Saturday, November 17, 2012

How do you define family?

My wife and I are usually on the same page.  .  .  except when we most spectacularly are not!  A few days ago she explained to me that she was not comfortable with sending out a holiday picture including Fiona. That Fiona was "not our daughter" and although she was family, because she is Rob's bio sister, I was not facing up to the facts.  Well that is sort of the cliff notes version.  It was a pretty long and extended discussion.  I responded that for me, Fiona is my daughter and I am committed to her and in relationship with her in that manner.  I could not dictate how my wife saw their relationship but neither could she dictate mine. I feel strongly--all right more than strongly--that you hang in there with kids for the long haul.  I also see family as defined in a wider array of situations these days.  It is absolutely true that Fi is not legally my daughter and it is true I have not raised her in the traditional sense of the word.  But it is also true that she looks to me as a mom, asks counsel of me that is typical of kids from parents and craves the support and acceptance of me as a parent. The fact that she lives at school in the Big City is very superfluous and does not make me not a parent. There are other kids at the school who also don't live at home.  There are other kids that are day students.  Again, that does not define the role of parents in the lives of the children. I also pointed out that ALL the kids view Fiona as a sister, not just Robbie.  The littles are as excited as anyone that she is coming on Christmas Eve.

I was pretty hurt by the conversation but we ended it all civilly and she went up to bed.  I was too restless to continue work so I went up as well and lost myself in a good book for a few hours.  The next morning she said she owed me an apology.  She had chatted on line with several friends who are also foster or adoptive parents and overwhelmingly, the concensus supported my view that Fiona is our daughter and that there is nothing amiss about a holiday snapshot with her in the photo. K said that further reflection on her part made her decide that her feelings stem from unresolved guilt on her part that Fiona had to be removed from our house.  In her mind, saying she could not parent Fiona in our home made her not a parent, and she had not really spent time thinking on this or thinking how to redefine their relationship.  In her defense she is typically working when we visit or call so her opportunities to deepen a connection are more limited than mine have been.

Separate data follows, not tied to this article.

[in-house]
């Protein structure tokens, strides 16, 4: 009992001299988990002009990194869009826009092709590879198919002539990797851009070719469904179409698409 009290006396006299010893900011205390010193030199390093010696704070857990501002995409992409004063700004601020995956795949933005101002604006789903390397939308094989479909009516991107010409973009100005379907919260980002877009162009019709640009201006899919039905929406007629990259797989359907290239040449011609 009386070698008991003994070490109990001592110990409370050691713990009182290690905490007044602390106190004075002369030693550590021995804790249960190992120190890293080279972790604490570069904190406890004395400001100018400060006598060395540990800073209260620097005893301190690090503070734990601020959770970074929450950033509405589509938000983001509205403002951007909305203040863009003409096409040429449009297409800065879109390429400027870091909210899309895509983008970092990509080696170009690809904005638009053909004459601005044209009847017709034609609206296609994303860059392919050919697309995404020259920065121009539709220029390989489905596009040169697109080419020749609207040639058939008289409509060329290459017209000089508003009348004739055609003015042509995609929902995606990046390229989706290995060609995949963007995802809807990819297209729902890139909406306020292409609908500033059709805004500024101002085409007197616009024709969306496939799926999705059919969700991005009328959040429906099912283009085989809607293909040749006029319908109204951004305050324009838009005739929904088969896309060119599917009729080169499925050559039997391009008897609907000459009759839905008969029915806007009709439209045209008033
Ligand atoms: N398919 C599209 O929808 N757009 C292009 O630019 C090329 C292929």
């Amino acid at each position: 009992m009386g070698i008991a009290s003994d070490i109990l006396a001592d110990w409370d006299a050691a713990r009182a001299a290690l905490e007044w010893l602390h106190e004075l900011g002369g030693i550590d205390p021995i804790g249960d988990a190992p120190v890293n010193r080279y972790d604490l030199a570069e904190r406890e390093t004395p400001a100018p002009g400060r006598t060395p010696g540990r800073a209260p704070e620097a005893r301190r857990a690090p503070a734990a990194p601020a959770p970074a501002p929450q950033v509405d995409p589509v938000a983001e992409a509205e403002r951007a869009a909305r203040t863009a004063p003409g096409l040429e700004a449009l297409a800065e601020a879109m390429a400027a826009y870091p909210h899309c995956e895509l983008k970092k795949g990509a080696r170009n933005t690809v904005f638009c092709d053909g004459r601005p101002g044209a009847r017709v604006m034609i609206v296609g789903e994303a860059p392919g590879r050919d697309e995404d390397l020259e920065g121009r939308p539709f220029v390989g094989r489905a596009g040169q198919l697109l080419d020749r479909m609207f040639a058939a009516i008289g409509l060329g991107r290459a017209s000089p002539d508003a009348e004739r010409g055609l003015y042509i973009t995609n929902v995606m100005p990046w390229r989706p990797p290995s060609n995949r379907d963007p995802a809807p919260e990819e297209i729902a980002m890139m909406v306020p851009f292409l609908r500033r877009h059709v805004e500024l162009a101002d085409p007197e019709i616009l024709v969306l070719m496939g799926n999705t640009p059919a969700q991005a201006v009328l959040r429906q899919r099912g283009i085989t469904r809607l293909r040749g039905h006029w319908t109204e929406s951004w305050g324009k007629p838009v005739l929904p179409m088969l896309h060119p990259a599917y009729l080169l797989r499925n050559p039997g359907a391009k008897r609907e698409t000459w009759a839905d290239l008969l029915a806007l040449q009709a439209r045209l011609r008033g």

It all wound up so much more positively than I could ever have expected a mere 24 hours before.  I am sorry that K is still feeling pain over the disruption in ways that I have come to terms with over the years.  But I am glad that we had a chance to talk things through.  And I am still glad that Fiona is in our family photo and coming on Christmas Eve!


2 comments:

Sunday Taylor said...

well, i guess it is in the long run that you guys had a chance to get it out in the open and i am glad that it ended the way it did...guilt can have a really profound affect on people.

Lee said...

Guilt is really corrosive. I felt that way for years and have come to realize that I can still be there for Fiona without her being in our home. They are not mutually exclusive. I think K has some work to do, or we have work to do together, concerning how she feels. But at least now I know that.